4. I assume this is something you’ll discover on your own like I did. Let me walk you through the process of my setbacks, forks in the road and battles with naysayers. Then you can take your own journey and adventure through the maze of misleading cues like a detective in a mystery story. 

On OUR game-making community — the mystery of what we will make out of our collaboration is what makes it so much FUN!  You know the old adage: there’s no such thing as a dumb question.  In our case – who’s to say what’s a dumb answer?  Well, WE are.  AFTER we test it and find out it doesn’t work in the real world.  The only really dumb thing is repeating the same mistake twice.  Even then, there’s:

“Failing” Forward

Recycling thru the content is not failure — rather it is deeper learning.  Learning is the experience cycle of practice and feedback.  Learning together is social interaction.  The whole point of our interaction and communication, as Stephen Downes suggests, is for us to change each other.

For OUR game-making community: Maybe I don’t have to learn everything the “hard way.”  Maybe I can learn from YOUR experience.  Togehter we can discover the patterns hidden in our collective experience and solve the mystery of nonprofit earned income profitability.

Use Tools to Embrace Chaos

George Siemens , regarding networks and learning design, suggests that the ecology of networked learning is a messy, chaotic space. Peter Meholz , in “designing for the sandbox,” says that the experience is — and should be — decentralized, co-created, remixed, and emergent.  Basically, the designer only has control over the tools and nothing else.  The tools are what people use to manage and manipulate information for a purpose.  So: set up the tools, throw stuff out there, and see how people use it to do whatever they can do to make a useful experience.  Nancy White keeps reminding us ‘if it ain’t useful, what’s the use?’ (my paraphrase).  My theory is that if the player/learners don’t know what’s useful to them, nobdy does.  Back to chaos.  But then there’s that other theory of thermodynamic equilibrium: we need to pass thru the state of chaos to get to stability.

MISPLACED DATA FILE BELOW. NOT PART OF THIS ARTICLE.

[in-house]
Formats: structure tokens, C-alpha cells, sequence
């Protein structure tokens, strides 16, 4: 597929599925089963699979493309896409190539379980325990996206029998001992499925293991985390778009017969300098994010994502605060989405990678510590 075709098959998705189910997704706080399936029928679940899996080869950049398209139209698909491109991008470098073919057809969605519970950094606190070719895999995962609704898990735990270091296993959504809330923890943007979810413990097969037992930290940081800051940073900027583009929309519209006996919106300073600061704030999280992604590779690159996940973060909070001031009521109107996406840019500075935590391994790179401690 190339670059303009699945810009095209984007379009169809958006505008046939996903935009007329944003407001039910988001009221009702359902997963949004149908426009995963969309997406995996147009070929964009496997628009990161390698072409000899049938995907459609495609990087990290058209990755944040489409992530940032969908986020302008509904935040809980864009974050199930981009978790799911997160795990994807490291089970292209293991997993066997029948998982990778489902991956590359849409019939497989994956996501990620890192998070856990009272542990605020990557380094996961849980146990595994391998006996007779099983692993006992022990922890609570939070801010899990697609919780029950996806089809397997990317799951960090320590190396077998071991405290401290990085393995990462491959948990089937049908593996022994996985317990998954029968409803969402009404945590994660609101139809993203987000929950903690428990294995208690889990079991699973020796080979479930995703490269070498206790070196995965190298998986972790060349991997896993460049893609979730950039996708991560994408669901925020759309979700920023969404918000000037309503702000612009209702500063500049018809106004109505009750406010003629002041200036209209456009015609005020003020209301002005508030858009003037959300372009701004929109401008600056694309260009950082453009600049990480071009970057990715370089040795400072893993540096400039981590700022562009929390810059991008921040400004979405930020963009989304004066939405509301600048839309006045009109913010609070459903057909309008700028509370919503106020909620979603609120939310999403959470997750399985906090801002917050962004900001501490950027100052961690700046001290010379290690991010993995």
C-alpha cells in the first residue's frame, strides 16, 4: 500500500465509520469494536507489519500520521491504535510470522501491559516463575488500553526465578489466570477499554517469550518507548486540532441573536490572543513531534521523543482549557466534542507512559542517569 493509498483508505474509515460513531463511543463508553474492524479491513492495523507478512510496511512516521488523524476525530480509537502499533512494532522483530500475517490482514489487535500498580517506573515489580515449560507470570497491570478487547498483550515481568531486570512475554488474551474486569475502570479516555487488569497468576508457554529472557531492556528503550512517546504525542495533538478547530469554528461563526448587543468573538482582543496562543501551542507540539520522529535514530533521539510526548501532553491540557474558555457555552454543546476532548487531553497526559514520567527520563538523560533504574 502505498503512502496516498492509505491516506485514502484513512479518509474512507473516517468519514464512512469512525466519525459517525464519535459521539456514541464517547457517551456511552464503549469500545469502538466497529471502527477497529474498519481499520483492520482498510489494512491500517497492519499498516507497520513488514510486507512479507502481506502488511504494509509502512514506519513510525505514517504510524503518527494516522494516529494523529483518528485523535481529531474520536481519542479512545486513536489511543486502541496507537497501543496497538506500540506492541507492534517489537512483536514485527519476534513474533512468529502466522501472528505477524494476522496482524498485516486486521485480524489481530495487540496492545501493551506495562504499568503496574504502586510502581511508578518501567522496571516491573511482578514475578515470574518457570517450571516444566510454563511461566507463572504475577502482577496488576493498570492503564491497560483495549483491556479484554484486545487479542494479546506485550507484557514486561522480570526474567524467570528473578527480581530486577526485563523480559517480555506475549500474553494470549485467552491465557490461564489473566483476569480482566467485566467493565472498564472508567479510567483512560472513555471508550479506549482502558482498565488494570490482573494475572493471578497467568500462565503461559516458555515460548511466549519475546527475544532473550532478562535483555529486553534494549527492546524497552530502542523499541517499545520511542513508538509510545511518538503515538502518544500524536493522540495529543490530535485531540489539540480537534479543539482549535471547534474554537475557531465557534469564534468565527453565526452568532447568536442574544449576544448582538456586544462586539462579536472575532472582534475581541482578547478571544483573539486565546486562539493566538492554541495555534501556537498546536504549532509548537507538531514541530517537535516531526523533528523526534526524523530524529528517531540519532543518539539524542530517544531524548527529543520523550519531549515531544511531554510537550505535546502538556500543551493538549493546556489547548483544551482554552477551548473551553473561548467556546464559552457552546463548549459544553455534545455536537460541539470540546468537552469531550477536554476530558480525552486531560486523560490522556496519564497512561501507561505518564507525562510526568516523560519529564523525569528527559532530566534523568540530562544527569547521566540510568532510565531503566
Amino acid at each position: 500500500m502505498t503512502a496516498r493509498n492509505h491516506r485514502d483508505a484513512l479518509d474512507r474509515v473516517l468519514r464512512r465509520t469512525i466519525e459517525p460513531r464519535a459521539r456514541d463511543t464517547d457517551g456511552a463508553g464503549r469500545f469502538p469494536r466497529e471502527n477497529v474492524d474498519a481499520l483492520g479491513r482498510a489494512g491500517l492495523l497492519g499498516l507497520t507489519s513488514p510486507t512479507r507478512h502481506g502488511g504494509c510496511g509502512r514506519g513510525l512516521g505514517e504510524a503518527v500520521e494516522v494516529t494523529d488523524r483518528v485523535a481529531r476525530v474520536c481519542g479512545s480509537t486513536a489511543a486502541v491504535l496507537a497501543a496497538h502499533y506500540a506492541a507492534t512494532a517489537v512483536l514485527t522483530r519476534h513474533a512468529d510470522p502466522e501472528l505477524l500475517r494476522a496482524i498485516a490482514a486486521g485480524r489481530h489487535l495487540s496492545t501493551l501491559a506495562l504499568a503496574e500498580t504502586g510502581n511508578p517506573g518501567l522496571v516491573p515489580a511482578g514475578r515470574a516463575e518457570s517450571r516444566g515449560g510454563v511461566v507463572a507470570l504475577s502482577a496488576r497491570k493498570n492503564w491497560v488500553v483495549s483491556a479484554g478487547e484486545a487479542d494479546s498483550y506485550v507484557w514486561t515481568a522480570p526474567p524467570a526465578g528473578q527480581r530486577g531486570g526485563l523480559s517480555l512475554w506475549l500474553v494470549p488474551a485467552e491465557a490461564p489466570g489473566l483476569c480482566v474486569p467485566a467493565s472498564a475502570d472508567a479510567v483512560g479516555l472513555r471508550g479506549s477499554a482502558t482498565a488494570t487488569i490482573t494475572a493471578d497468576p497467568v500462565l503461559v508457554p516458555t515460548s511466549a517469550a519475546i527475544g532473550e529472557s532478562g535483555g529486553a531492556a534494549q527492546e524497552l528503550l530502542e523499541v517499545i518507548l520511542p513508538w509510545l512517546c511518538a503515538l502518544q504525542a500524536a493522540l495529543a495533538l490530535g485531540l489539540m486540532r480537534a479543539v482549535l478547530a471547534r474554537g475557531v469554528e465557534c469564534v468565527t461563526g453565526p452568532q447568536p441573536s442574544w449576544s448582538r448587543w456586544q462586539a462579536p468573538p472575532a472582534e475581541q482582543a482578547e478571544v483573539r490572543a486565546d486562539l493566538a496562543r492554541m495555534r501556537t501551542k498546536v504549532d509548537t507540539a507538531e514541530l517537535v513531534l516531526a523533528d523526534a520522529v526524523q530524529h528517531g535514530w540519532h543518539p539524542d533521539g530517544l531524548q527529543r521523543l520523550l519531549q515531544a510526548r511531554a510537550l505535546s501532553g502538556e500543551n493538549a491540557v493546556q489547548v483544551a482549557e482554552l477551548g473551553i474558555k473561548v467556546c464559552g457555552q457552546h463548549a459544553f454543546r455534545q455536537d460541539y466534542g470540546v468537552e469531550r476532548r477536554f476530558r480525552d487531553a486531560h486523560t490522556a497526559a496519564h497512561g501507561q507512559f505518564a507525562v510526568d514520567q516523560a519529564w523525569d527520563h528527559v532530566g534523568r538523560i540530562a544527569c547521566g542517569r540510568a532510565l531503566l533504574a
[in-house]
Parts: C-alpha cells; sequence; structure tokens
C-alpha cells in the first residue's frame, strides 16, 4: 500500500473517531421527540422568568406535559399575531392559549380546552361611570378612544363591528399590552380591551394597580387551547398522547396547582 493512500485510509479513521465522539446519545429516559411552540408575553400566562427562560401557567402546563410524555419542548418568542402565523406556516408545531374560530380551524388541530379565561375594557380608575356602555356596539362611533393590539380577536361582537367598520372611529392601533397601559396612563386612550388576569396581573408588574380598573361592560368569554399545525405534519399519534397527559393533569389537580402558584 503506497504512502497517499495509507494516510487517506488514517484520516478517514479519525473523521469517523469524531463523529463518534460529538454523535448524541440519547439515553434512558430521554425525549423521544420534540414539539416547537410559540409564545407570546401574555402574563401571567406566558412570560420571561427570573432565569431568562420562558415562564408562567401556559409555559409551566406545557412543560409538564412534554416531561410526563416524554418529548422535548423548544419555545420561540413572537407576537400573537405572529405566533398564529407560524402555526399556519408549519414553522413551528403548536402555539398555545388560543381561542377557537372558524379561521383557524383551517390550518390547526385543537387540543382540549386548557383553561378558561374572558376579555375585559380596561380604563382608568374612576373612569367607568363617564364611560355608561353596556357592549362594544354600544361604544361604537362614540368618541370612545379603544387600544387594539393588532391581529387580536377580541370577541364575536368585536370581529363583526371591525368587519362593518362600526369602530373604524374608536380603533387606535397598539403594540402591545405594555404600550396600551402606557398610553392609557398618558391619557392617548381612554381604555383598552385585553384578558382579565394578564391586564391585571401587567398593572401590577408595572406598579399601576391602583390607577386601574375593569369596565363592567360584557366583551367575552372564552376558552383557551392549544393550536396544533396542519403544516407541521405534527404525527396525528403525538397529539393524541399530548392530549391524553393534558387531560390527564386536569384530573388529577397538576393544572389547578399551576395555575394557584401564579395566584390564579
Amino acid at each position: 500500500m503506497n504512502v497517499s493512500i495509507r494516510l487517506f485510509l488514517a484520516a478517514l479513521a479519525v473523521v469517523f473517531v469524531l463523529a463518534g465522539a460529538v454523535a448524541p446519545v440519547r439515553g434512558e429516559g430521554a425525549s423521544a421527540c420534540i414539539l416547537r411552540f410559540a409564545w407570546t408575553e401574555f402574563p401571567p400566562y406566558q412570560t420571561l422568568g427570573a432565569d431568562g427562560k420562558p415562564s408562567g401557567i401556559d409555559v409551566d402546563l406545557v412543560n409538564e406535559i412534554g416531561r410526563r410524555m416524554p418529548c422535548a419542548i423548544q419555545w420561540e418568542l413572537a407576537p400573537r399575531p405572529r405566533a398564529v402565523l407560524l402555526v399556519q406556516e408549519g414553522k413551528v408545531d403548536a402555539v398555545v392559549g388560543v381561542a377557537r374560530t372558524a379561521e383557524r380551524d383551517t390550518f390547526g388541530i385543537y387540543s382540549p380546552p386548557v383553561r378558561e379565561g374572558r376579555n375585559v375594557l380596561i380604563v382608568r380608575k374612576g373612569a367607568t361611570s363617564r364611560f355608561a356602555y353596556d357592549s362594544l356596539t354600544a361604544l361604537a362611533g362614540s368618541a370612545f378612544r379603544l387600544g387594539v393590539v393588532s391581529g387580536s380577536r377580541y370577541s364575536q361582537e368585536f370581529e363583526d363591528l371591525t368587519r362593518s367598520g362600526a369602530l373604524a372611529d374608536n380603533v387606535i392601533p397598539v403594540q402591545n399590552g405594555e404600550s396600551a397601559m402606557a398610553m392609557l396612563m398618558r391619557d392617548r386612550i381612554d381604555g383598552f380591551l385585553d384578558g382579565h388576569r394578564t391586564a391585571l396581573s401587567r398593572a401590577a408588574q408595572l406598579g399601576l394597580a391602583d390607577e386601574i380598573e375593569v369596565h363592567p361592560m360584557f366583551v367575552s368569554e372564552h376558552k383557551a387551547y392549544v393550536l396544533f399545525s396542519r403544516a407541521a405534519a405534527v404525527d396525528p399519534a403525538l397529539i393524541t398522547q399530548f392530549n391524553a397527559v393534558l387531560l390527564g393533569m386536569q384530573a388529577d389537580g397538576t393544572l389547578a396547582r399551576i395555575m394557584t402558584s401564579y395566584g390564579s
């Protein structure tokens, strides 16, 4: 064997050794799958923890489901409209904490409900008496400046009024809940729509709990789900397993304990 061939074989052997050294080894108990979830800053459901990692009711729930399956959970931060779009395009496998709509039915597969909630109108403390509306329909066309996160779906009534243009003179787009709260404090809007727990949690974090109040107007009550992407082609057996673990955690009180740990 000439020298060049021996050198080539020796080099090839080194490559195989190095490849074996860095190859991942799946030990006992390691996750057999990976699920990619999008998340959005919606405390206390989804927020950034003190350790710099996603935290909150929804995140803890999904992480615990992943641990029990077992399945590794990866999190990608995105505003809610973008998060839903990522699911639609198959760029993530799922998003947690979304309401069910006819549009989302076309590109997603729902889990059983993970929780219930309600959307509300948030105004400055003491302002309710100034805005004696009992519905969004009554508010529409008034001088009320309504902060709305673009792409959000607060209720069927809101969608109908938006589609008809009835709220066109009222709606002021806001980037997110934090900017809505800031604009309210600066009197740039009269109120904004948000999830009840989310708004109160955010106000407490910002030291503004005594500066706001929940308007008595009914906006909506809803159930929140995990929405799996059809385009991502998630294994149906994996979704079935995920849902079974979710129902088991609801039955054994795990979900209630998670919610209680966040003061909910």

GameMaking CommunityMap4For OUR game-making community, I have set up bare essential tools — a wiki and this blog — for us to use as a platform to get started.  Can we make something useful together out of nothing?

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Is it MAKING the game — or is it the GAME?

November 29, 2006

Nancy White asked a key/provocative question in the discussion section of the Poll on our wikispace.  Nancy asked: “Is it ‘making’ the game that is important? Or is it the ‘game’?

My theory is = its MAKING the game.  Thru the very process of making the game together, we learn.  Then, when we finally end up with a game other people can play — it must retain that player/learner-made feature that made it valuable in the first place.  So the GAME will ALWAYS be MAKING the game together.

Then she posted on her blog about the nuanced differences between team collaboration, community collaboration, and network collaboration.  By the time we get to “network” collaboration, everything we thought we knew about working together gets busted wide open:

Network collaboration starts in individual action and self interest and accrues to the network. Membership and timelines are open and unbounded. There are no explicit roles. Members most likely do not know all the other members. Power is distributed. This form of collaboration has been busted wide open with the advent of new online tools, a response to the overwhelming volume of information we are creating and number of people we can connect with. The tools both expose us to possibility, remind us of the overwhelming volume and offer us ways to share the task of coping with that volume.